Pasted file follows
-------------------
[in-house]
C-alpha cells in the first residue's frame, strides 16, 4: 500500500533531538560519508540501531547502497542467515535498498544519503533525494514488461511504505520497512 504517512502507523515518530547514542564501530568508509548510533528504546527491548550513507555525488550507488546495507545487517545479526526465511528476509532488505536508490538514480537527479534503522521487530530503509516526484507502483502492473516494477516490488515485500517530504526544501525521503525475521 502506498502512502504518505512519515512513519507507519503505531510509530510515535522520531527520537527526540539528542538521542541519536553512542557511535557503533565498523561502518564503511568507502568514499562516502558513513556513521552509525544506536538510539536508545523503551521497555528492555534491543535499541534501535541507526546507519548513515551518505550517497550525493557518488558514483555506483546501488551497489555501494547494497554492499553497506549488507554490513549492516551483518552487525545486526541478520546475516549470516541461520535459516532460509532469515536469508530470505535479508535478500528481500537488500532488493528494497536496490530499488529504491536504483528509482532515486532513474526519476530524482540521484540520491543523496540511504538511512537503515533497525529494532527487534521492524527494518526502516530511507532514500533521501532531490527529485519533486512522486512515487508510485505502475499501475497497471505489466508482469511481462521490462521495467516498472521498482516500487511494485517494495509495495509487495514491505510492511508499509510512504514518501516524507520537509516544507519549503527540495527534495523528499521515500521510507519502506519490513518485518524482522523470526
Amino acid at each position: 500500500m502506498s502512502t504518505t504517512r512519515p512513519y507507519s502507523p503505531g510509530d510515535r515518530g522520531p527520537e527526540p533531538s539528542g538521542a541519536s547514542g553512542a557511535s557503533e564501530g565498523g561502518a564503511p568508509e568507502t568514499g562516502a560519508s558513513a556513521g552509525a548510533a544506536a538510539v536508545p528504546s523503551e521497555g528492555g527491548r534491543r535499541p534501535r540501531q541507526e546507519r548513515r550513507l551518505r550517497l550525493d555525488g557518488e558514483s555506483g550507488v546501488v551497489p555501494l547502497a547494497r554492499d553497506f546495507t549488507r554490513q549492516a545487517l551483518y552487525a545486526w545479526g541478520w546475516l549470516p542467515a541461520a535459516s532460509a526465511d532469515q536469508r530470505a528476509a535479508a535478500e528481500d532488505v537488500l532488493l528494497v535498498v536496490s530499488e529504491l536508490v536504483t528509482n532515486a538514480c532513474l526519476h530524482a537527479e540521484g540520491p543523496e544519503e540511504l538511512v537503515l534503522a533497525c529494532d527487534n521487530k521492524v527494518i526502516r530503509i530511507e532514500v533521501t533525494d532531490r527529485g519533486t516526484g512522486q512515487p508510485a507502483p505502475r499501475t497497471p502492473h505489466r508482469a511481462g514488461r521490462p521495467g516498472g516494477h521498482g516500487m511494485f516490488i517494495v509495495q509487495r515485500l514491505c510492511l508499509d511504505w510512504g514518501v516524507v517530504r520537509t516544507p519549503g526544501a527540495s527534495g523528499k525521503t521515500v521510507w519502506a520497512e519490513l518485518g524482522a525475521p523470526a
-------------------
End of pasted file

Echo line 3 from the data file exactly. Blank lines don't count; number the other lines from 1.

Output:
Amino acid at each position: 500500500m502506498s502512502t504518505t504517512r512519515p512513519y507507519s502507523p503505531g510509530d510515535r515518530g522520531p527520537e527526540p533531538s539528542g538521542a541519536s547514542g553512542a557511535s557503533e564501530g565498523g561502518a564503511p568508509e568507502t568514499g562516502a560519508s558513513a556513521g552509525a548510533a544506536a538510539v536508545p528504546s523503551e521497555g528492555g527491548r534491543r535499541p534501535r540501531q541507526e546507519r548513515r550513507l551518505r550517497l550525493d555525488g557518488e558514483s555506483g550507488v546501488v551497489p555501494l547502497a547494497r554492499d553497506f546495507t549488507r554490513q549492516a545487517l551483518y552487525a545486526w545479526g541478520w546475516l549470516p542467515a541461520a535459516s532460509a526465511d532469515q536469508r530470505a528476509a535479508a535478500e528481500d532488505v537488500l532488493l528494497v535498498v536496490s530499488e529504491l536508490v536504483t528509482n532515486a538514480c532513474l526519476h530524482a537527479e540521484g540520491p543523496e544519503e540511504l538511512v537503515l534503522a533497525c529494532d527487534n521487530k521492524v527494518i526502516r530503509i530511507e532514500v533521501t533525494d532531490r527529485g519533486t516526484g512522486q512515487p508510485a507502483p505502475r499501475t497497471p502492473h505489466r508482469a511481462g514488461r521490462p521495467g516498472g516494477h521498482g516500487m511494485f516490488i517494495v509495495q509487495r515485500l514491505c510492511l508499509d511504505w510512504g514518501v516524507v517530504r520537509t516544507p519549503g526544501a527540495s527534495g523528499k525521503t521515500v521510507w519502506a520497512e519490513l518485518g524482522a525475521p523470526a